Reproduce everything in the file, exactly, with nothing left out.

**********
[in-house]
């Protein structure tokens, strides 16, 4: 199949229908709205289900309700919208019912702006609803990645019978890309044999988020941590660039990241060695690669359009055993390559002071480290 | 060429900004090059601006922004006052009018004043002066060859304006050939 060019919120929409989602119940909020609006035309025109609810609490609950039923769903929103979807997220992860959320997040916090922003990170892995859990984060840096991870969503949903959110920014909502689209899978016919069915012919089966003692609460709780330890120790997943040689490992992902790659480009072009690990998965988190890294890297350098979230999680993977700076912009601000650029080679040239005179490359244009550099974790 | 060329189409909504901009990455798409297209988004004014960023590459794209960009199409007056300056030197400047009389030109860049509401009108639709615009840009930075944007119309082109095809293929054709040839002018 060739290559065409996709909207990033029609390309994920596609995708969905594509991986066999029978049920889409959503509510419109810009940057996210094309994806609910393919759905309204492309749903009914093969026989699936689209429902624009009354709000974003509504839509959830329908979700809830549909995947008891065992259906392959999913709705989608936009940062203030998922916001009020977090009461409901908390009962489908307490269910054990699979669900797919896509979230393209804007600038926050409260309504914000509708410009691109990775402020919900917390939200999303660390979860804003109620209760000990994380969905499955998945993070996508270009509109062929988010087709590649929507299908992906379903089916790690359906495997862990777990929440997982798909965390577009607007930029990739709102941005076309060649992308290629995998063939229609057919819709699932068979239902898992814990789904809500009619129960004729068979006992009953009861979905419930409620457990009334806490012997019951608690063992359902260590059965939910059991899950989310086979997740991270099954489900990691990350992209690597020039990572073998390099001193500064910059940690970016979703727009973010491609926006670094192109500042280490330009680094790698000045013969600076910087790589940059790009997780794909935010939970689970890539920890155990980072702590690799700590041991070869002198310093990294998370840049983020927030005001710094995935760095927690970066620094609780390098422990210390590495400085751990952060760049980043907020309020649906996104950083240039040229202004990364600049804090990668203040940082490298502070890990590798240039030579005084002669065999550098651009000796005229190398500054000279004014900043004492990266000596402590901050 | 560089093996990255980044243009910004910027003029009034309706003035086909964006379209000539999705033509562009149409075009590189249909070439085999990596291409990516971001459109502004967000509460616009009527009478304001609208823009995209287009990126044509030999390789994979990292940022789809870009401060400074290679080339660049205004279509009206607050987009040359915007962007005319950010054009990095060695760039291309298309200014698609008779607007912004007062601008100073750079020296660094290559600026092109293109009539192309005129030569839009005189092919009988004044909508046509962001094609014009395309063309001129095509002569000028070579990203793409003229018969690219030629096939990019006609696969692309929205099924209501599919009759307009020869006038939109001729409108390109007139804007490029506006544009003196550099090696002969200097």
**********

[in-house]
């Protein structure tokens, strides 16, 4: 199949229908709205289900309700919208019912702006609803990645019978890309044999988020941590660039990241060695690669359009055993390559002071480290 | 060429900004090059601006922004006052009018004043002066060859304006050939 060019919120929409989602119940909020609006035309025109609810609490609950039923769903929103979807997220992860959320997040916090922003990170892995859990984060840096991870969503949903959110920014909502689209899978016919069915012919089966003692609460709780330890120790997943040689490992992902790659480009072009690990998965988190890294890297350098979230999680993977700076912009601000650029080679040239005179490359244009550099974790 | 060329189409909504901009990455798409297209988004004014960023590459794209960009199409007056300056030197400047009389030109860049509401009108639709615009840009930075944007119309082109095809293929054709040839002018 060739290559065409996709909207990033029609390309994920596609995708969905594509991986066999029978049920889409959503509510419109810009940057996210094309994806609910393919759905309204492309749903009914093969026989699936689209429902624009009354709000974003509504839509959830329908979700809830549909995947008891065992259906392959999913709705989608936009940062203030998922916001009020977090009461409901908390009962489908307490269910054990699979669900797919896509979230393209804007600038926050409260309504914000509708410009691109990775402020919900917390939200999303660390979860804003109620209760000990994380969905499955998945993070996508270009509109062929988010087709590649929507299908992906379903089916790690359906495997862990777990929440997982798909965390577009607007930029990739709102941005076309060649992308290629995998063939229609057919819709699932068979239902898992814990789904809500009619129960004729068979006992009953009861979905419930409620457990009334806490012997019951608690063992359902260590059965939910059991899950989310086979997740991270099954489900990691990350992209690597020039990572073998390099001193500064910059940690970016979703727009973010491609926006670094192109500042280490330009680094790698000045013969600076910087790589940059790009997780794909935010939970689970890539920890155990980072702590690799700590041991070869002198310093990294998370840049983020927030005001710094995935760095927690970066620094609780390098422990210390590495400085751990952060760049980043907020309020649906996104950083240039040229202004990364600049804090990668203040940082490298502070890990590798240039030579005084002669065999550098651009000796005229190398500054000279004014900043004492990266000596402590901050 | 560089093996990255980044243009910004910027003029009034309706003035086909964006379209000539999705033509562009149409075009590189249909070439085999990596291409990516971001459109502004967000509460616009009527009478304001609208823009995209287009990126044509030999390789994979990292940022789809870009401060400074290679080339660049205004279509009206607050987009040359915007962007005319950010054009990095060695760039291309298309200014698609008779607007912004007062601008100073750079020296660094290559600026092109293109009539192309005129030569839009005189092919009988004044909508046509962001094609014009395309063309001129095509002569000028070579990203793409003229018969690219030629096939990019006609696969692309929205099924209501599919009759307009020869006038939109001729409108390109007139804007490029506006544009003196550099090696002969200097």